UK Expat Tax Residence Test - are you liable for UK tax?
Moving from one country to another without knowledge or understanding of the tax implications can have a massive impact on your financial situation. The rules are detailed and complex, and can have lasting implications. For example, spending just 16 days in the UK could unintentionally trigger UK tax residency. In the article below, Adrian Hook, partner at Blevins Franks, gives a summary of the three UK Statutory Residence tests.
Cross-border taxation is a complex subject and obtaining expert advice on your particular situation is the sensible thing to do. Blevins Franks,with offices in Portugal in Loulé (Algarve) and Cascais (near Lisbon) offer such advice, with expert and personalized guidance to ensure you are fully compliant and also tax efficient.
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The UK tax residence test and expatriates.
Are you sure you have escaped UK taxation?
By Adrian Hook, Partner, Blevins Franks
You may be settled in Portugal, but if you spend time in the UK each year or retain property there, you could still be treated as UK tax resident. This would make your worldwide income and gains liable to UK income and capital gains taxes, while your worldwide assets could remain subject to UK inheritance tax.
It is not just those who have recently left the UK who are potentially affected. Even if you have lived in Portugal for many years, you may still be required to report and pay tax to HM Revenue & Customs (HMRC), so take care to understand the rules.
The UK Statutory Residence Test (SRT)
The SRT determines your UK residence status for tax purposes. Assessing your position is not just about counting days spent in Britain; you need to work through the following three tests in order. If you meet one of the tests, there is no need to continue to the next test. Note that all references to ‘years’ mean a UK tax year (6 April to 5 April), and a ‘day’ means where you are present at midnight.
1. Automatic overseas test – you are treated as not resident in the UK if you meet any of these conditions:
- UK resident in one or more of the previous three years, and present for fewer than 16 days in the UK in the current year.
- Not UK resident in any of the previous three years and present in the UK for fewer than 46 days in the current year.
- Work overseas full-time (at least 35 hours a week) with no more than 30 days spent working in the UK (a ‘work day’ counts as three or more hours), and present for no more than 90 days in the UK in the year.
2. Automatic residence test – you are deemed resident in the UK if you meet any of these conditions:
- Present in the UK for 183 days or more in the year.
- Only or ‘main’ home is in the UK – available for 91 consecutive days or more and actually used for at least 30 days in the year.
- Work full-time in the UK for any period of 365 days with no significant break of 31 days or more (subject to certain conditions).
3. Sufficient ties test – if your residence position has not been determined under the first two tests, the next step is to consider your connections to the UK.
- Family – spouse and/or minor children resident in the UK.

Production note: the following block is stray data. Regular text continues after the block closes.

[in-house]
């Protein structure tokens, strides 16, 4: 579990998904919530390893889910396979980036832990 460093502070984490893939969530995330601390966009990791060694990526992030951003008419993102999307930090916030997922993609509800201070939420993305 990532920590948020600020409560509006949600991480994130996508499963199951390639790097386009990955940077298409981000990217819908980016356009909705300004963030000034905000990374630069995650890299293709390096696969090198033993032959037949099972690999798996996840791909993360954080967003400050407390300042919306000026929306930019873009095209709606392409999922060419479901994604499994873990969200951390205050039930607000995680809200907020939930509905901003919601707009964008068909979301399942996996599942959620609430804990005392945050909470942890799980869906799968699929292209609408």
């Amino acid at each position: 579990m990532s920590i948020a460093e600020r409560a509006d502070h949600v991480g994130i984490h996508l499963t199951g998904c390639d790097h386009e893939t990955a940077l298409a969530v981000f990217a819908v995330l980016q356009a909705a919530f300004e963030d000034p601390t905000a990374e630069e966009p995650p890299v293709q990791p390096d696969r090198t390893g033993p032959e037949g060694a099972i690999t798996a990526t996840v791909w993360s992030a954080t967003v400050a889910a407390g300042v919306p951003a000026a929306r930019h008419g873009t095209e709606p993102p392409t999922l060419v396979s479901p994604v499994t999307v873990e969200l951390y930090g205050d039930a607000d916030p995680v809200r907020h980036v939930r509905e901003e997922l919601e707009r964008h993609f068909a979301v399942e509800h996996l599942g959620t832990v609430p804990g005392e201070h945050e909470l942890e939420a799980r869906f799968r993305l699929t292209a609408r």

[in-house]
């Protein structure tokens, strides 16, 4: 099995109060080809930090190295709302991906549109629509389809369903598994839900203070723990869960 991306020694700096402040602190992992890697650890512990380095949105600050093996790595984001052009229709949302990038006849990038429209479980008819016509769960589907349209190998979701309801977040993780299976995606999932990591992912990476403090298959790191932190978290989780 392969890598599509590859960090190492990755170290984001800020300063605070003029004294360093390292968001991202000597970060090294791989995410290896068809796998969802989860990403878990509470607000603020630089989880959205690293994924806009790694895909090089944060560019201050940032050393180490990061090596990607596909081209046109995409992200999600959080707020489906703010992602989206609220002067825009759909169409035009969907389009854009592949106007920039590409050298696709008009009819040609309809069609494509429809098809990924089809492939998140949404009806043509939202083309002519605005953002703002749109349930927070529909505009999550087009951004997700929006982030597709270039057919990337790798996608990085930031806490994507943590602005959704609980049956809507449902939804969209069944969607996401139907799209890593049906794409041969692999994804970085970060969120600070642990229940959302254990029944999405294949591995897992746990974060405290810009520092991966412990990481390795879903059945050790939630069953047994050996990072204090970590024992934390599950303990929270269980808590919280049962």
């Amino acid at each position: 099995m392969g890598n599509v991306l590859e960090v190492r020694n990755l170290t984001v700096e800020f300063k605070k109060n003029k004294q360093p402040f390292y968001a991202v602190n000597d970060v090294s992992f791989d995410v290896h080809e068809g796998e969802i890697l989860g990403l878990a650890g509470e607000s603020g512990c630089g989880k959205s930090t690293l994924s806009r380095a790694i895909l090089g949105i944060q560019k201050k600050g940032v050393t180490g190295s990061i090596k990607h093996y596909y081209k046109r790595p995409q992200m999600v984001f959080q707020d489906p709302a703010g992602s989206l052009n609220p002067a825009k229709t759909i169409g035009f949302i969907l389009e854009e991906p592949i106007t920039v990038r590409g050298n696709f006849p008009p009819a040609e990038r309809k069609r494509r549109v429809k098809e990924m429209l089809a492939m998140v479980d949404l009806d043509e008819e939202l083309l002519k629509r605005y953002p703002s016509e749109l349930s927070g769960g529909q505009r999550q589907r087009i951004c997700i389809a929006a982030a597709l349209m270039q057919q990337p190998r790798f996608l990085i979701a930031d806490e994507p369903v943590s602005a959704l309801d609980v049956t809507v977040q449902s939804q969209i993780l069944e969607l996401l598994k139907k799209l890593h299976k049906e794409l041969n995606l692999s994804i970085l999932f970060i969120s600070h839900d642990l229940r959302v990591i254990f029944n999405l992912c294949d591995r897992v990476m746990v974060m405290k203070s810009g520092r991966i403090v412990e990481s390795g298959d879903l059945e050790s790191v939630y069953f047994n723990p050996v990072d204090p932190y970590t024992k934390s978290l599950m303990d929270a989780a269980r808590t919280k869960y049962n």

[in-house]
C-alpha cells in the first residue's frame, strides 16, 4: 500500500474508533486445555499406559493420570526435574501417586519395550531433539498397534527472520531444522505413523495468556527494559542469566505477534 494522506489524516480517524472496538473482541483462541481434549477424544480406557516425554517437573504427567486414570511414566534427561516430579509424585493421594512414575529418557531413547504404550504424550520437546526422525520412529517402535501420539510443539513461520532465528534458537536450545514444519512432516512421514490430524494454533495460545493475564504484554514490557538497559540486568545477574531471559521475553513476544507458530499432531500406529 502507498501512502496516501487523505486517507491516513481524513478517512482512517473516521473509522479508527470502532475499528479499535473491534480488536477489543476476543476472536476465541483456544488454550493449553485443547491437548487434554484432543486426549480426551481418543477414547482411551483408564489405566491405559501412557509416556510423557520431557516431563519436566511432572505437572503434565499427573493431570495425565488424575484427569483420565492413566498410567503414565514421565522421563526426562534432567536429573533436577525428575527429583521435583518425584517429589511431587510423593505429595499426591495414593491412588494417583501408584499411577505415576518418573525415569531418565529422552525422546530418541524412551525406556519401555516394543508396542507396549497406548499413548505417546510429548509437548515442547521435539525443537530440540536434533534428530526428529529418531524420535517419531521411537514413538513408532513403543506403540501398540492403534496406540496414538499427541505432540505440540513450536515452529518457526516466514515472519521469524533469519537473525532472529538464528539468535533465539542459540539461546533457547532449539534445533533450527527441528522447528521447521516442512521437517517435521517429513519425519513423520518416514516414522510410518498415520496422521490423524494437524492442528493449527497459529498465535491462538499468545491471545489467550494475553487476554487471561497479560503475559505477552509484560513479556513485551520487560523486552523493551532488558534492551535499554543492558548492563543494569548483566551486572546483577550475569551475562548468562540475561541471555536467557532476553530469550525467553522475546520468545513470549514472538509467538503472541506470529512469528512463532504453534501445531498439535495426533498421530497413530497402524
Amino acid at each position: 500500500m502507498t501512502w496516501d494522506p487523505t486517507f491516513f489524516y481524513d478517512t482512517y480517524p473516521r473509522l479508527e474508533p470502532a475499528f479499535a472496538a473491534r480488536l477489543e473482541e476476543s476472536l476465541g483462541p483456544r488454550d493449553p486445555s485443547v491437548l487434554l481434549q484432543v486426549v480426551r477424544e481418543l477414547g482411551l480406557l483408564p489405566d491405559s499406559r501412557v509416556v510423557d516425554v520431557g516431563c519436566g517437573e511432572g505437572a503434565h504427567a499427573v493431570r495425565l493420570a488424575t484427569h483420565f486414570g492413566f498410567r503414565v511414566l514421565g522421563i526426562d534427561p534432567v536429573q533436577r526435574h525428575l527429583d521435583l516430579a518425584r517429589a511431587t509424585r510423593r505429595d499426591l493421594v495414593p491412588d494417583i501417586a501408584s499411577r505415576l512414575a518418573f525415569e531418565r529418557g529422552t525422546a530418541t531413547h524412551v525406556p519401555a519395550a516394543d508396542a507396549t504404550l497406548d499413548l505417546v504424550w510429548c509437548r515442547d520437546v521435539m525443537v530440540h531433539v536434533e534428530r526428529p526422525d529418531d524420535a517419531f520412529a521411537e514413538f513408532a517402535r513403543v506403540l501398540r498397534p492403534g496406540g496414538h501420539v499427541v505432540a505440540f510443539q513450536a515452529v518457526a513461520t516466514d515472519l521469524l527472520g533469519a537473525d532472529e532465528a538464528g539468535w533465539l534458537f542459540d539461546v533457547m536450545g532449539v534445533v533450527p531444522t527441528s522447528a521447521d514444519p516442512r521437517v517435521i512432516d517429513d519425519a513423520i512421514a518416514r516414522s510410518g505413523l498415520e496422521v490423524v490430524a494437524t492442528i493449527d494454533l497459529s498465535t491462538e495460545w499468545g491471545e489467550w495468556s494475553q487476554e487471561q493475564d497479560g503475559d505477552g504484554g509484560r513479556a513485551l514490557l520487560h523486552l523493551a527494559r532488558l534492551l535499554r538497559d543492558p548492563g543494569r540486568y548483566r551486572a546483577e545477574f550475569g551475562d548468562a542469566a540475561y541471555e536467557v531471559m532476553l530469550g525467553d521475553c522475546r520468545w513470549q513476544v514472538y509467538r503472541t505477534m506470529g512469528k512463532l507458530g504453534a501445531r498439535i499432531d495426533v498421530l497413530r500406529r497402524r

- Accommodation – available to you for 91 or more continuous days (even if you spend just one night there).
- Work – working in the UK for at least 40 days in the year.
- Substantial visits – spending 90 days or more in the UK in either or both of the two previous years.
- Favoured country – spending more days in the UK than any other single country (this only applies to ‘leavers’).
The sufficient ties test works on a sliding scale – the more ties you have with the UK, the less time you can spend onshore without becoming UK resident; the fewer ties you have, the longer you can spend in the UK before UK residency applies. The number of days varies depending on whether you are an ‘arriver’ (non-UK resident in any of the previous three years) or a ‘leaver’ (UK resident in any of the previous three years).
The rules allow for up to 60 days spent in the UK under ‘exceptional circumstances’ to be disregarded. However, this only applies where you have no choice and circumstances are unforeseen and beyond your control – this is unlikely to include visiting an ill or dying relative in the UK (although even the definition of a qualifying “relative” is restricted).
Generally, you will only be treated as tax resident in one country or another, but it is possible to be dual-resident in both the UK and Portugal under the respective domestic laws. While the double tax treaty may offer protection from paying tax twice on the same income, you may still be liable for taxation in both countries, so take advice to get it right and minimise your exposure.
This is just a summary of the rules, which are detailed and highly complex. Remember, spending just 16 days in the UK could unintentionally trigger UK tax residency, so you should take specialist advice to establish exactly where you stand. Wherever your liabilities lie, a tax planning review could let you take advantage of legitimate arrangements to minimise your tax bill and meet your obligations in the most suitable way for your personal situation.
Tax rates, scope and reliefs may change. Any statements concerning taxation are based upon our understanding of current taxation laws and practices which are subject to change. Tax information has been summarised; individuals should seek personalised advice.
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This article was originally published by Blevins Franks.